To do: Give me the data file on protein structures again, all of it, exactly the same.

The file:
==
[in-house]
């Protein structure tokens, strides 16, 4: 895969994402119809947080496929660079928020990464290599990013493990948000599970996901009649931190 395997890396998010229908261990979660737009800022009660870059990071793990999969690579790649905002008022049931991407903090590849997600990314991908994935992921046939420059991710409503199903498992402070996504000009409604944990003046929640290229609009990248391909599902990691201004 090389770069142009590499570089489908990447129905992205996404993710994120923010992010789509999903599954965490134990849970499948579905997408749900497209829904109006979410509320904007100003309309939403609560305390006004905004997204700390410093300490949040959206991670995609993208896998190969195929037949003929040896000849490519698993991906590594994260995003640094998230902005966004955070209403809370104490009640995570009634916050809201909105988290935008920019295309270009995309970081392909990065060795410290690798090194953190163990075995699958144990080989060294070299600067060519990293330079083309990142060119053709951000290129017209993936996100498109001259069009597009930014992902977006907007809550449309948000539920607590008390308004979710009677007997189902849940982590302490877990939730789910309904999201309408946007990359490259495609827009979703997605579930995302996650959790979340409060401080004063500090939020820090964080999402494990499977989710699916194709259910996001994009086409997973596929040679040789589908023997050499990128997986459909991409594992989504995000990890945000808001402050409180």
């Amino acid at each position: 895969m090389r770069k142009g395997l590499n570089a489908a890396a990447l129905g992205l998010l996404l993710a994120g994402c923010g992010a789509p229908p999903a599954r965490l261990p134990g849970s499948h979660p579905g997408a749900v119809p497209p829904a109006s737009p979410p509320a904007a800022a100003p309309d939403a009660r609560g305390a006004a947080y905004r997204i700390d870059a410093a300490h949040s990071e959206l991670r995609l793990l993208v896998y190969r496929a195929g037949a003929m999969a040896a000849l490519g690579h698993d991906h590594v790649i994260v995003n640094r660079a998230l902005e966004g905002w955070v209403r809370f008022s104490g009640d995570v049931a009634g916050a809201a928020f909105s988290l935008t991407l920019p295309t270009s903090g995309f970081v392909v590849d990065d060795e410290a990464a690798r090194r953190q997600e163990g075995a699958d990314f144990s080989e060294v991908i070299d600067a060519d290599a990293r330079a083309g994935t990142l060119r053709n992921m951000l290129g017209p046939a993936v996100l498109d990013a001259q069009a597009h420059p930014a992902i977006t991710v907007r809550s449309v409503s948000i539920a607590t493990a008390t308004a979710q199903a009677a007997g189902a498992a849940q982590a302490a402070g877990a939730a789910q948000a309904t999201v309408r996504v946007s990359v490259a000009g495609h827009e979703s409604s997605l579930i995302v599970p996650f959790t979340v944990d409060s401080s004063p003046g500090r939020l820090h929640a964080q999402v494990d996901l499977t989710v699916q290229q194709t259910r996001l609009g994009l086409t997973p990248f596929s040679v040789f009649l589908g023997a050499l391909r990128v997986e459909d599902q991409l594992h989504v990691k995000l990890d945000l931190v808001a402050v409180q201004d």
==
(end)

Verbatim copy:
[in-house]
């Protein structure tokens, strides 16, 4: 895969994402119809947080496929660079928020990464290599990013493990948000599970996901009649931190 395997890396998010229908261990979660737009800022009660870059990071793990999969690579790649905002008022049931991407903090590849997600990314991908994935992921046939420059991710409503199903498992402070996504000009409604944990003046929640290229609009990248391909599902990691201004 090389770069142009590499570089489908990447129905992205996404993710994120923010992010789509999903599954965490134990849970499948579905997408749900497209829904109006979410509320904007100003309309939403609560305390006004905004997204700390410093300490949040959206991670995609993208896998190969195929037949003929040896000849490519698993991906590594994260995003640094998230902005966004955070209403809370104490009640995570009634916050809201909105988290935008920019295309270009995309970081392909990065060795410290690798090194953190163990075995699958144990080989060294070299600067060519990293330079083309990142060119053709951000290129017209993936996100498109001259069009597009930014992902977006907007809550449309948000539920607590008390308004979710009677007997189902849940982590302490877990939730789910309904999201309408946007990359490259495609827009979703997605579930995302996650959790979340409060401080004063500090939020820090964080999402494990499977989710699916194709259910996001994009086409997973596929040679040789589908023997050499990128997986459909991409594992989504995000990890945000808001402050409180």
């Amino acid at each position: 895969m090389r770069k142009g395997l590499n570089a489908a890396a990447l129905g992205l998010l996404l993710a994120g994402c923010g992010a789509p229908p999903a599954r965490l261990p134990g849970s499948h979660p579905g997408a749900v119809p497209p829904a109006s737009p979410p509320a904007a800022a100003p309309d939403a009660r609560g305390a006004a947080y905004r997204i700390d870059a410093a300490h949040s990071e959206l991670r995609l793990l993208v896998y190969r496929a195929g037949a003929m999969a040896a000849l490519g690579h698993d991906h590594v790649i994260v995003n640094r660079a998230l902005e966004g905002w955070v209403r809370f008022s104490g009640d995570v049931a009634g916050a809201a928020f909105s988290l935008t991407l920019p295309t270009s903090g995309f970081v392909v590849d990065d060795e410290a990464a690798r090194r953190q997600e163990g075995a699958d990314f144990s080989e060294v991908i070299d600067a060519d290599a990293r330079a083309g994935t990142l060119r053709n992921m951000l290129g017209p046939a993936v996100l498109d990013a001259q069009a597009h420059p930014a992902i977006t991710v907007r809550s449309v409503s948000i539920a607590t493990a008390t308004a979710q199903a009677a007997g189902a498992a849940q982590a302490a402070g877990a939730a789910q948000a309904t999201v309408r996504v946007s990359v490259a000009g495609h827009e979703s409604s997605l579930i995302v599970p996650f959790t979340v944990d409060s401080s004063p003046g500090r939020l820090h929640a964080q999402v494990d996901l499977t989710v699916q290229q194709t259910r996001l609009g994009l086409t997973p990248f596929s040679v040789f009649l589908g023997a050499l391909r990128v997986e459909d599902q991409l594992h989504v990691k995000l990890d945000l931190v808001a402050v409180q201004d």